oscillator only trouble
when trying to troubleshoot a patch which doesn't make sound,
or has lost sound on the oscillator we have to consider two knobs in particular ; tune knob and pwm knob
-make sure your tune knob is turned to around 12 o'clock, or half way through the range of the knob.
this is because the tune knob is responsible for pitch or frequency of our sound, which can be pushed either below or above audible range. little turns of knobs on modular synthesizers make a big difference. try turning slowly and listening carefully to the range you have on your oscillator, so you get a feel for where it sounds and what relative frequency is where.
-start with your pwm knob turned all the way or very close to all the way to the left, or the starting point of the knob range.
this is because pwm, which stands for pulse width modulation, lengthens and shortens the pulse width of your wave. depending on where it is, and where your oscillator tune knob is, you may be pushed out of audio range. turning the PWM knob up will increase the range of modulation, which is desirable at different times, and especially fun with a CV into that jack. pwm can add complexity to systems where you have only one oscillator, and it is especially useful for simulating string sounds.
if you had a sound from your oscillator before the filter, and it goes away after being run through the filter; resonance knob and the frequency knob
-try turning your frequency knob almost all the way, or all the way to the right. you can try slowly turning to the right and left of that point, and depending on the frequency of the signal coming from the oscillator, you will eventually find a compatible range.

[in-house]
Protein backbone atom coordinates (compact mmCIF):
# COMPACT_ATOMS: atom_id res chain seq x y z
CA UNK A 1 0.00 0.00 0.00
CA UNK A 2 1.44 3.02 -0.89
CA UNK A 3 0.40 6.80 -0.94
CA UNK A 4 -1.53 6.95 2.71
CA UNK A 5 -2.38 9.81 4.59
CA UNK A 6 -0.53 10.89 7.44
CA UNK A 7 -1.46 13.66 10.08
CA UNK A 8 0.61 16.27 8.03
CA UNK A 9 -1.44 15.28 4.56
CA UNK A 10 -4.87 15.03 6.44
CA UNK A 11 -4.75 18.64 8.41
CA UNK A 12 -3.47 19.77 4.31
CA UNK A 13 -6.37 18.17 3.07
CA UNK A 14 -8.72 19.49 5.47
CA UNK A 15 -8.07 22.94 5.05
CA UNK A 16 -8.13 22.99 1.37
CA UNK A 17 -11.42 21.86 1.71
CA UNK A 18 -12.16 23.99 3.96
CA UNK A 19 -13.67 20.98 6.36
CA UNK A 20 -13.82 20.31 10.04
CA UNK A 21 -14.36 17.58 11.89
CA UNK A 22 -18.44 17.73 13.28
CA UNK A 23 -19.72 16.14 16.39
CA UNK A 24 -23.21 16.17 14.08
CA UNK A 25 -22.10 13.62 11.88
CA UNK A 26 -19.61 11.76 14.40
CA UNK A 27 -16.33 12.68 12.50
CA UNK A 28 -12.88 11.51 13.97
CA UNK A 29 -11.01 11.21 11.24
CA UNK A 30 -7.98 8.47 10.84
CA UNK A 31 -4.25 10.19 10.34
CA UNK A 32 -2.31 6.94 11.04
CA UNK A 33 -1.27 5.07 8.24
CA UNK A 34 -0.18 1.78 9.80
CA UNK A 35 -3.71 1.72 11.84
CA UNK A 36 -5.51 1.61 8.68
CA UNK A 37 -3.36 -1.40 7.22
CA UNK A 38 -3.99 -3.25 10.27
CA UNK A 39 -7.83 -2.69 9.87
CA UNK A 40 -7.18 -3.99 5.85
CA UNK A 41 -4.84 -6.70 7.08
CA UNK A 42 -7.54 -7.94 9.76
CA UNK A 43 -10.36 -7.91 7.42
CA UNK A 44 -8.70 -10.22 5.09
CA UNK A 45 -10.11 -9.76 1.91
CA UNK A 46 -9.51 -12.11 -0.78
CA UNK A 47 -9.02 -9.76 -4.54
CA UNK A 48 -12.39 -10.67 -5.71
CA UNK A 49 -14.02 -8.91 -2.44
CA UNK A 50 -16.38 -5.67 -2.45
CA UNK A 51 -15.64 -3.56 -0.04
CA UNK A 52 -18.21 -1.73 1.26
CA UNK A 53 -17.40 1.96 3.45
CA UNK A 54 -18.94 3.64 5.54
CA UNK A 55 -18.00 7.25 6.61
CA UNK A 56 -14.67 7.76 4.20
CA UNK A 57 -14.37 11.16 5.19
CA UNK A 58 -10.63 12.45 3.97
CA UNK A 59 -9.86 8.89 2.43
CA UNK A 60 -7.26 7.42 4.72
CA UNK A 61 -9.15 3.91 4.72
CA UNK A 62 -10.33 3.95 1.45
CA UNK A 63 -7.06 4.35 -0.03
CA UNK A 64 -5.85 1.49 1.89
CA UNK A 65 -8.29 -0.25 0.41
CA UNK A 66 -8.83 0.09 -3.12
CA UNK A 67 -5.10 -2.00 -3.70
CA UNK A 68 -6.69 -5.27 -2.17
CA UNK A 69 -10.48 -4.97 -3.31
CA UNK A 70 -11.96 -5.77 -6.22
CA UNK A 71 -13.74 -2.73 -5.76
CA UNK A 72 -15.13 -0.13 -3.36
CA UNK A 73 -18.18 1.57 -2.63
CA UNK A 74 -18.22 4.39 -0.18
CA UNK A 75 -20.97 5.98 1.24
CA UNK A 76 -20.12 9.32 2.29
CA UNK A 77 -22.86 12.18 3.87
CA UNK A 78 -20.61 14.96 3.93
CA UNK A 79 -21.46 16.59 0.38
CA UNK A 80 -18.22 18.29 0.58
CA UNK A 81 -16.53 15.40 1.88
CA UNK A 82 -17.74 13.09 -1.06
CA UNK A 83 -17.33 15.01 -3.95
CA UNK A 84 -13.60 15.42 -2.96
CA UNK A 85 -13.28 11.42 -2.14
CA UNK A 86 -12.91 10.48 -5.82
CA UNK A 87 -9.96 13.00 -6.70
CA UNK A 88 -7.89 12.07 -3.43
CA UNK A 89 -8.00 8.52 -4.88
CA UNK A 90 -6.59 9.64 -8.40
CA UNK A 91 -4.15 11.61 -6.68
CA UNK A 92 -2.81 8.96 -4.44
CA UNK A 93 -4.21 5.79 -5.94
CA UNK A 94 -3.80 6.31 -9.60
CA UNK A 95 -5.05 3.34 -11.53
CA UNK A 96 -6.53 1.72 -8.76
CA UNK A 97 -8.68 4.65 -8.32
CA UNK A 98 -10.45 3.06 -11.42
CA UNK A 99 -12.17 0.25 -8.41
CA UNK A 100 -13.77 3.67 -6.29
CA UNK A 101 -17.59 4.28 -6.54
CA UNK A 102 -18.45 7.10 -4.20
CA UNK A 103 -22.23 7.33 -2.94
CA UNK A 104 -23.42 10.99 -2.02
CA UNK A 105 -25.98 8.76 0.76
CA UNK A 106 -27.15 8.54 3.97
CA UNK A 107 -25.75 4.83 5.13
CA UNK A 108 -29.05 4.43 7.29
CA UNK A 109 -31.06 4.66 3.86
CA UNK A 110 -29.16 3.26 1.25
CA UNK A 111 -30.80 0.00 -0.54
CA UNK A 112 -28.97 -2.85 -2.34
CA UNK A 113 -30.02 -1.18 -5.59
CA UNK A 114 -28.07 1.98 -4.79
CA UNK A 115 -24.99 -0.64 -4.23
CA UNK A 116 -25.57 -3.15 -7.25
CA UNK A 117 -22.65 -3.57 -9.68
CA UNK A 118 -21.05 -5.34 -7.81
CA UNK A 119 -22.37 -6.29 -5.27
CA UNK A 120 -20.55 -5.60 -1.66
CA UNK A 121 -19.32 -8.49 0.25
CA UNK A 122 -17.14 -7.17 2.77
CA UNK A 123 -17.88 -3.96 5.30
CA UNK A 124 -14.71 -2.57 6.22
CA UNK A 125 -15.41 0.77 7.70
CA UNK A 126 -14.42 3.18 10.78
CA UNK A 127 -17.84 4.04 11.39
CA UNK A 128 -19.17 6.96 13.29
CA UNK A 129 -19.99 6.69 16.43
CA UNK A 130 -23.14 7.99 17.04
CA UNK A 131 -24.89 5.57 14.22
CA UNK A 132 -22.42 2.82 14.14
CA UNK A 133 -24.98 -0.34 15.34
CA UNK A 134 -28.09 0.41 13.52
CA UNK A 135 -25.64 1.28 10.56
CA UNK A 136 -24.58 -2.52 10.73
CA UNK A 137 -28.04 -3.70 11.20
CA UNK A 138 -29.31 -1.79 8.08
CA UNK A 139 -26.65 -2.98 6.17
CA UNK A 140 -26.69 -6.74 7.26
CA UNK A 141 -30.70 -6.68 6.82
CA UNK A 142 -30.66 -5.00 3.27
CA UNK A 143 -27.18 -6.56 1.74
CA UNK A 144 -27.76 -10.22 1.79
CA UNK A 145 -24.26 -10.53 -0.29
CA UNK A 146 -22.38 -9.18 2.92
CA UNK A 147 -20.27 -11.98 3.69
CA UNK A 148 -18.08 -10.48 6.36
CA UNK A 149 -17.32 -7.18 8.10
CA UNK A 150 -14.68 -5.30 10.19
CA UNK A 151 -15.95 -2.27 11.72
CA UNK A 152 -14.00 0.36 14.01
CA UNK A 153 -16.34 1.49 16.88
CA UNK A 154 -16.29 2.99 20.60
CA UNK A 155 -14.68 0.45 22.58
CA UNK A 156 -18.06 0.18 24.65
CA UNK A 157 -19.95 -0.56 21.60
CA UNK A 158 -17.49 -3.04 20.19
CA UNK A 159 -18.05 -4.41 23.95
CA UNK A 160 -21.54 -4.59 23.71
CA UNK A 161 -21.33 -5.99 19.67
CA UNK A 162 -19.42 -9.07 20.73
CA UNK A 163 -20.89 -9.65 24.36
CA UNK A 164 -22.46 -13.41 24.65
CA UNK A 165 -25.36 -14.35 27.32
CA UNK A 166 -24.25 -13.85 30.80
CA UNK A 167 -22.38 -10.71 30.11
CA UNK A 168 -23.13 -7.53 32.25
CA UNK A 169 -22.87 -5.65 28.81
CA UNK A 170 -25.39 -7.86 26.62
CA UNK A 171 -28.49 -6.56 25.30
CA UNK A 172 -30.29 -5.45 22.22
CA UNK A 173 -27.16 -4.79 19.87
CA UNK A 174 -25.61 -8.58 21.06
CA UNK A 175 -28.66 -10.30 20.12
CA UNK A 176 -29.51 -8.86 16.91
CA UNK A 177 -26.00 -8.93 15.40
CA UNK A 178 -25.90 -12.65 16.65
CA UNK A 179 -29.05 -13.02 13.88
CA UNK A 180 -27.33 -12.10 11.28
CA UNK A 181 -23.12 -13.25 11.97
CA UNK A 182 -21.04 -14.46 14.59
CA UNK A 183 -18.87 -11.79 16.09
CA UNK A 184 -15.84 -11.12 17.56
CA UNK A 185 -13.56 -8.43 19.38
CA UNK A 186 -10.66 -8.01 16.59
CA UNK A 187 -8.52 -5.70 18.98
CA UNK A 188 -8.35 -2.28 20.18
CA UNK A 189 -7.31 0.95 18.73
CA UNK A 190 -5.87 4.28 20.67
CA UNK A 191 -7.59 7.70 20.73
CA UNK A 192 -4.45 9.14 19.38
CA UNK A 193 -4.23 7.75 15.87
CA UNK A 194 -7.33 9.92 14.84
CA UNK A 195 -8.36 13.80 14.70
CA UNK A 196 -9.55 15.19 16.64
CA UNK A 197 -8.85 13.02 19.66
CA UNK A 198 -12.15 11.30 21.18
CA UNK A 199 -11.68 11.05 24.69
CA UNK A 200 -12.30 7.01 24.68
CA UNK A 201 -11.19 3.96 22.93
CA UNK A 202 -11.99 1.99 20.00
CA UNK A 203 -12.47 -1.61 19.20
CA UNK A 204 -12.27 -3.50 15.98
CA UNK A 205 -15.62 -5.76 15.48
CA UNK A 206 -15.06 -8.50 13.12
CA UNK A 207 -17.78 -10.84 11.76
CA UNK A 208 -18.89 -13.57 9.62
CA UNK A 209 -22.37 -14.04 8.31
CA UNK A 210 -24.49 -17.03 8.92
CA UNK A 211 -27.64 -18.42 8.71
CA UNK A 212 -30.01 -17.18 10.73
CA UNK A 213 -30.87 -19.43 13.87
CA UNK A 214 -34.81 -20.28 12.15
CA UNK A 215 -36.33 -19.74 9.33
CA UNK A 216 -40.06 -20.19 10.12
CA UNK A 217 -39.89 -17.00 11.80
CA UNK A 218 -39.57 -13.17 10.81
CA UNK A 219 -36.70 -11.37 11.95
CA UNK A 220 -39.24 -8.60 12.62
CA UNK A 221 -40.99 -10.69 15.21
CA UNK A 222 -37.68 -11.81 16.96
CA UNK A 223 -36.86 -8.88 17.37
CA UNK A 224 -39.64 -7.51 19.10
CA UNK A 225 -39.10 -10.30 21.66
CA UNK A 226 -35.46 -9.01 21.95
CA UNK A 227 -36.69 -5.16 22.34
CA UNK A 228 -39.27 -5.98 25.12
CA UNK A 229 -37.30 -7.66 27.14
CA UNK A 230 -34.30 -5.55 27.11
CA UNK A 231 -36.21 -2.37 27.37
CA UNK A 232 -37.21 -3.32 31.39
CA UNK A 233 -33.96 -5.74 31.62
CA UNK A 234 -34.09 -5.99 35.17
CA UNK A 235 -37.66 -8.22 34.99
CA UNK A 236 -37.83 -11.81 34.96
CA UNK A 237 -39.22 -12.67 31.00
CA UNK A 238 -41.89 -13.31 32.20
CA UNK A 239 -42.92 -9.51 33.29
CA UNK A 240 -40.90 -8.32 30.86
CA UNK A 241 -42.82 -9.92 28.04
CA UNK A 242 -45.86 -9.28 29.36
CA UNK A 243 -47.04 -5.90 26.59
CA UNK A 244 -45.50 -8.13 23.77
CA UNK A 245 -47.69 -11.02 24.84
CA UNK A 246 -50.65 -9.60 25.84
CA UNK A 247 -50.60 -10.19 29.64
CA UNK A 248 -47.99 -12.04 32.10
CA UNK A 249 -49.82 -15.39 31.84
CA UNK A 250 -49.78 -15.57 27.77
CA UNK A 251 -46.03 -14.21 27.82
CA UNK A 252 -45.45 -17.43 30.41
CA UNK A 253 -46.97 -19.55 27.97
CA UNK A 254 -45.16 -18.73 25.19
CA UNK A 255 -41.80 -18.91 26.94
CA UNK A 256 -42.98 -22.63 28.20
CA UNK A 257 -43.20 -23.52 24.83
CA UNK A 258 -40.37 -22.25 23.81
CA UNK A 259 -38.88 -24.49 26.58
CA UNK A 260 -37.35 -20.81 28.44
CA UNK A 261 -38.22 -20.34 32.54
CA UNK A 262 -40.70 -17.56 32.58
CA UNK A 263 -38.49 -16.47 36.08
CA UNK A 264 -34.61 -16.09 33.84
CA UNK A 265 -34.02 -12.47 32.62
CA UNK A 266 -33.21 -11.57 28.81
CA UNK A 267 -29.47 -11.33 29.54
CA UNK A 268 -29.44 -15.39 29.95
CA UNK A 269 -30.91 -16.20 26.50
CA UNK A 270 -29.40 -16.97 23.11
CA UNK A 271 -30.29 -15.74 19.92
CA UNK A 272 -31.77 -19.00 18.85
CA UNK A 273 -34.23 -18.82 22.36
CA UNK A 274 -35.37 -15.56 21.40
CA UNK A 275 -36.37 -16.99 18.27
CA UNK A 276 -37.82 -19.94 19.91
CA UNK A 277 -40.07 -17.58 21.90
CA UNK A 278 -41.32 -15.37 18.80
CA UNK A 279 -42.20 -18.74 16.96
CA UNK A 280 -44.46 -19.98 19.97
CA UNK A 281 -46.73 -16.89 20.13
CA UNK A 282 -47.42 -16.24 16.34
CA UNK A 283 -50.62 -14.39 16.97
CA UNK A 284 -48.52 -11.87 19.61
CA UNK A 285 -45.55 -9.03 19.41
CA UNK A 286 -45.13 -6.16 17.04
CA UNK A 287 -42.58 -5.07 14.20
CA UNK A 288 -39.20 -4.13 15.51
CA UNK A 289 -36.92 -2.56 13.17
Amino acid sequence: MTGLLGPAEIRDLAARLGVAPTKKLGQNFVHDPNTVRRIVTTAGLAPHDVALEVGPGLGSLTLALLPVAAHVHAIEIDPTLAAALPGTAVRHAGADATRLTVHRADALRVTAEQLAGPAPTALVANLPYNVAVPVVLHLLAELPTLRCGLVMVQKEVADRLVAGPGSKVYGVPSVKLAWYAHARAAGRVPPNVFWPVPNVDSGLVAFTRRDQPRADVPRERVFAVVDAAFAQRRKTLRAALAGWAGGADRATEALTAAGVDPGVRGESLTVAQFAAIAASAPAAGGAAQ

when the knob is turned all the way to the right, the filter is barely cutting off or filtering any of the oscillator signal, which gives you the best chance of hearing your oscillator, regardless of its frequency. it's important to know that when your oscillator "tune" knob, or the frequency of the oscillator changes, you will be left with a new range to work with on the filter frequency knob as well.
-the resonance knob can start at all the way or almost all the way to the left, or starting point of it's knob range. you can try turning the resonance knob up with different positions on the frequency knob, to get a sense for the additional high frequencies that your resonance knob will be able to pull out, depending on your root pitch. try turning the knob slowly and fully on a few different frequencies, so you start to get a sense of the ranges you have to work with.
it is recommended, especially when you are new to patching, to simplify a patch to troubleshoot it. for example, if you have a large patch and something goes wrong where you can no longer hear your sound, try removing some of the cables. the easiest way to figure out what is going wrong in your patch is to start at zero, and slowly work your way back up so you can check each part of your signal flow. start with the oscillator going to the vca, and the vca going to the speaker left/right in. turn your tune knob and pwm knob slowly, to get a feel of the audible ranges.
once you can hear your oscillator, you can add in the filter by going from your oscillator out into your filter in, then from your filter out into your vca in and the vca out into the left/right in of the speaker. if you could hear your oscillator okay before, but not now, then you know you have to adjust the frequency knob on the filter, and the resonance. once you have your audio path is secured, you can start to add back in your lfo's and gates, one at a time, to note the affect it has on your patch. the more modules and cables you combine, the more complex your patch or signal flow is, and the more likely it becomes that something moves out of the desired range.
don't give up! it's similar to learning a guitar, clarinet, or any other instrument, where you sometimes lose your ability to sound out for a second.